New Years Resolutions to help you take charge of your finances…
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Happy New Year, Fools!
Welcome to 2021.
Frankly, I’d hoped for a cleaner, COVID-Community-Transmission-free, transition from last year to this, but turns out we don’t always get what we want. How very 2020.
Speaking of which, It is worth remembering that on this day, last year, we’d kind of heard of a new respiratory virus out of China, but had no idea just what a wrecking ball it would be.
Indeed, our time and attention was taken up primarily by the threat — and reality — of bushfires, unprecedented in size, scale and ferocity, that were menacing much of the country.
Yes, I know everyone is sick of the retrospectives.
My point, though, is a slightly different one: If we didn’t know what was coming on January 1, 2020, why would you listen to forecasts for 2021?
I’ve been asked plenty of times over the past two weeks for my 2021 forecast. Each time, I politely decline, admitting that I don’t know what’s coming, and nor does anyone else.
And then I recite one of my favourite quotes, from John Kenneth Galbraith: “Pundits forecast not because they know, but because they are asked”.
(The generous questioners laugh along. I dare say more than one of them makes a mental note to ask someone else next year. Such are the occupational hazards when you’re a financial adviser.)
So, if you can’t accurately predict the future, what should you do?
The first, hopefully self-evidently, is ‘don’t try’.
Accept that you don’t know, and move on.
The second is that you should, in the sporting and management consulting jargon, ‘control the controllables’.
In other words, stop worrying about the things you can’t control, but endeavour to do well those things you have within your area of influence.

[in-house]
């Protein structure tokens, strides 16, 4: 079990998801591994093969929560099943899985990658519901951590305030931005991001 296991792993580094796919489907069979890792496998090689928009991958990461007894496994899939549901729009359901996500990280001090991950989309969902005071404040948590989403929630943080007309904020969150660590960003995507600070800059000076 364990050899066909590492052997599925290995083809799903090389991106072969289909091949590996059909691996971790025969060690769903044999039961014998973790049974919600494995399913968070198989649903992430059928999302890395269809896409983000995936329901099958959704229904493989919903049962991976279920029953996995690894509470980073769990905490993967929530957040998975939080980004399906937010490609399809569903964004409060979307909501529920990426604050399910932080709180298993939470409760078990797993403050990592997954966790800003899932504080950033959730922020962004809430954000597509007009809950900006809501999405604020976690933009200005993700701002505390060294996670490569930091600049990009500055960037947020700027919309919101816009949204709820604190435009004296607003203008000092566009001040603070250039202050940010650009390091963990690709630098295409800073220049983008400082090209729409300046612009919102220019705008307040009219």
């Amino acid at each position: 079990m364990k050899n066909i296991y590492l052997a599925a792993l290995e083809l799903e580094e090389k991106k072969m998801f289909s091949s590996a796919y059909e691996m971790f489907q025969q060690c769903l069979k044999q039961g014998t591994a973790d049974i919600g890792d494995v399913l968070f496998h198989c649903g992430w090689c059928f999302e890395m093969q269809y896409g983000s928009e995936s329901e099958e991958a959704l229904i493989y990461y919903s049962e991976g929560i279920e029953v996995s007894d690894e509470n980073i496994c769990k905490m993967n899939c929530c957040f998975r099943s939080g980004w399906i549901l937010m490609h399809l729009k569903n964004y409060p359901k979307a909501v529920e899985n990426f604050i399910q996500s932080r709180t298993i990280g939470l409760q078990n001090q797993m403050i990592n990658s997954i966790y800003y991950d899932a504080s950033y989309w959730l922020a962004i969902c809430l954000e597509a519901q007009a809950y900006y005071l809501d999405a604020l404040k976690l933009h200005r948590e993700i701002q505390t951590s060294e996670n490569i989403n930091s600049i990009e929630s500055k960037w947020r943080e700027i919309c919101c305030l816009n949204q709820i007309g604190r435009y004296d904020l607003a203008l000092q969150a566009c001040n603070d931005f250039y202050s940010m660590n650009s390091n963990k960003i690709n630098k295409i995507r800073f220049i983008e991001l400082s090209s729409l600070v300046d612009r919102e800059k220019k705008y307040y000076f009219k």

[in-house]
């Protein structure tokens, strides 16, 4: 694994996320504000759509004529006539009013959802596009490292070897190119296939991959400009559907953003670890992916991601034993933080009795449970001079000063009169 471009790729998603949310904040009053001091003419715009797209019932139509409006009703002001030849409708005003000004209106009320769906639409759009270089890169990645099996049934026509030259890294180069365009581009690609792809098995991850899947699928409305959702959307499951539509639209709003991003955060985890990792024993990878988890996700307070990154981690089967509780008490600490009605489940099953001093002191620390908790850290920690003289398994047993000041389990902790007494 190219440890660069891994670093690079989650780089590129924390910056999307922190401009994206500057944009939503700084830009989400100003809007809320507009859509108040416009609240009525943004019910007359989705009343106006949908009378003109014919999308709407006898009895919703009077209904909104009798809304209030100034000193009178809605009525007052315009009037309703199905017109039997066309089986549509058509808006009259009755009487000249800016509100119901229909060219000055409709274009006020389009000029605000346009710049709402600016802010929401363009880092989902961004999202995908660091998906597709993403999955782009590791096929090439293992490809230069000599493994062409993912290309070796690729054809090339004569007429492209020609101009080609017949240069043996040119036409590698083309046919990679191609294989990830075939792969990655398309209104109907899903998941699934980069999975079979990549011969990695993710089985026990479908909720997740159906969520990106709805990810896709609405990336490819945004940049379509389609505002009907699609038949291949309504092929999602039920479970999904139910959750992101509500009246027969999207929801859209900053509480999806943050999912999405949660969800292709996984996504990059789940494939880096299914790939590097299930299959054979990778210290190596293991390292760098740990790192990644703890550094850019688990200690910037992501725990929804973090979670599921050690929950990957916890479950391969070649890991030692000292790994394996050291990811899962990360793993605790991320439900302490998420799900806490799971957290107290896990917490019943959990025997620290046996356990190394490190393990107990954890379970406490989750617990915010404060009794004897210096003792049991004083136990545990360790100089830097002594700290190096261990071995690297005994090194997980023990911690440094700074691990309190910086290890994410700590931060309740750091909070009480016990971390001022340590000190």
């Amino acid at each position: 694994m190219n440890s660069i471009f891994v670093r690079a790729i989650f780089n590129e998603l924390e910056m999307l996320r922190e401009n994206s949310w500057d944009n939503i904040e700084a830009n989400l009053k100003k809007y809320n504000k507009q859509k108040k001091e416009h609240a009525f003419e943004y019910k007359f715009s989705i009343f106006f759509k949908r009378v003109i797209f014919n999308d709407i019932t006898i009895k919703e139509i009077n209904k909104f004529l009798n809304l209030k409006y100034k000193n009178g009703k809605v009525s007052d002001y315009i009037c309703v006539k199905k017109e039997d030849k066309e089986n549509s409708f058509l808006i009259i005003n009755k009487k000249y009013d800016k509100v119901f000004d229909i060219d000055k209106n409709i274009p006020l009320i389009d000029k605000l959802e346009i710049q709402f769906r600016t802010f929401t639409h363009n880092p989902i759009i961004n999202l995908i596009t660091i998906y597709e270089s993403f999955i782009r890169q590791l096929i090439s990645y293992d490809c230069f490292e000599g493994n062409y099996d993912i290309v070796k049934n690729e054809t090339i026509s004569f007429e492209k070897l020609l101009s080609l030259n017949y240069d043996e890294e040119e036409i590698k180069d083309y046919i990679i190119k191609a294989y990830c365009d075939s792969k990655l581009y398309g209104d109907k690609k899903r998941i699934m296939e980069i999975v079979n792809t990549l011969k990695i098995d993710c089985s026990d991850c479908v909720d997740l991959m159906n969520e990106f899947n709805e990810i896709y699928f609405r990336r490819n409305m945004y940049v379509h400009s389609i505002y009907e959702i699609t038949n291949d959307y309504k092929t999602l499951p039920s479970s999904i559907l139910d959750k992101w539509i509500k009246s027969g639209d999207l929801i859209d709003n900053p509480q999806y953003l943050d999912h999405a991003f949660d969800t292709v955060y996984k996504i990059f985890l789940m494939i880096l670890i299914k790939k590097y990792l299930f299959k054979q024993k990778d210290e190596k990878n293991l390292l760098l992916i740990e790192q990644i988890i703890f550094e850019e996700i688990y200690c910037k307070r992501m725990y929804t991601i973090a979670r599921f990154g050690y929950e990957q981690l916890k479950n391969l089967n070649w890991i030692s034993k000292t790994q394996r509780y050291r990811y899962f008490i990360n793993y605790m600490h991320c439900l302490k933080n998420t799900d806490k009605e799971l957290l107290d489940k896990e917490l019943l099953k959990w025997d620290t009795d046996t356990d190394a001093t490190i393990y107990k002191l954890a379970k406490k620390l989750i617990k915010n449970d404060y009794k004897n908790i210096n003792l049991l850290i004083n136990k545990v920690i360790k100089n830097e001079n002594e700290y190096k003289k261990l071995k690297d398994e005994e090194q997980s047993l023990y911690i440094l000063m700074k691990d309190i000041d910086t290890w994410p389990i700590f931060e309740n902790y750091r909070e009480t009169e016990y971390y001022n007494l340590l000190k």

Those are the things that can meaningfully improve your odds of investment success.
And yes, because it’s New Year’s Day, let’s call them resolutions.
And here they come.
Spoiler alert, though. Well, two, actually.
One; this list isn’t new.
Two: it’s not magic.
This list is probably best considered the ‘get rich slowly’ list.
I can offer no guarantees (legally, or morally).
But this list is, in my view, the best foundation you can have, as you continue (or start) a journey to wealth creation.
No, it can’t beat a trust fund, a lotto win, or an inheritance.
It won’t instantly lower your bills or get you a pay rise.
But it’s a list of actions and approaches that I think will put — and keep — you on the straight and narrow as you steadily build your wealth.
So here’s to 2021. And to just a little less drama than last year…
13 Foolish New Year’s Resolutions
To help you invest, better!
1. I will live below my means — spending less than I earn.
2. I will save money into a rainy-day fund so I’m ready for what life might bring.
3. I will pay off my credit card debt, and then only spend what I can pay off within the interest free period each month.
4. I will regularly add to my investment account.
5. I will invest money I don’t need for at least 3-5 years to build my nest egg.
6. I will learn more about investing, taking control of my financial future.
7. I will invest in quality businesses, buying a slice of the company, not just a code on a screen.
8. I will buy shares in a company with the intention of holding them for the long term.
9. I will sell when my investment thesis fails, the company is overvalued or I have a better idea.
10. I will avoid anchoring my decisions to the price I paid for my shares.
11. I will remember that the market can be moody and over-react, both on the upside and the downside.
12. I will expect volatility, and I won’t let it spook me into selling. Indeed, volatility can offer me great opportunities!
13. I will let the market offer me prices (be my servant), not dictate my mood or actions (be my master).
(Want a printable version? I’m glad you asked. Here it is!)
Where to invest $1,000 right now
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Motley Fool contributor Scott Phillips has no position in any of the stocks mentioned. The Motley Fool Australia has no position in any of the stocks mentioned. The Motley Fool has a disclosure policy. This article contains general investment advice only (under AFSL 400691). Authorised by Bruce Jackson.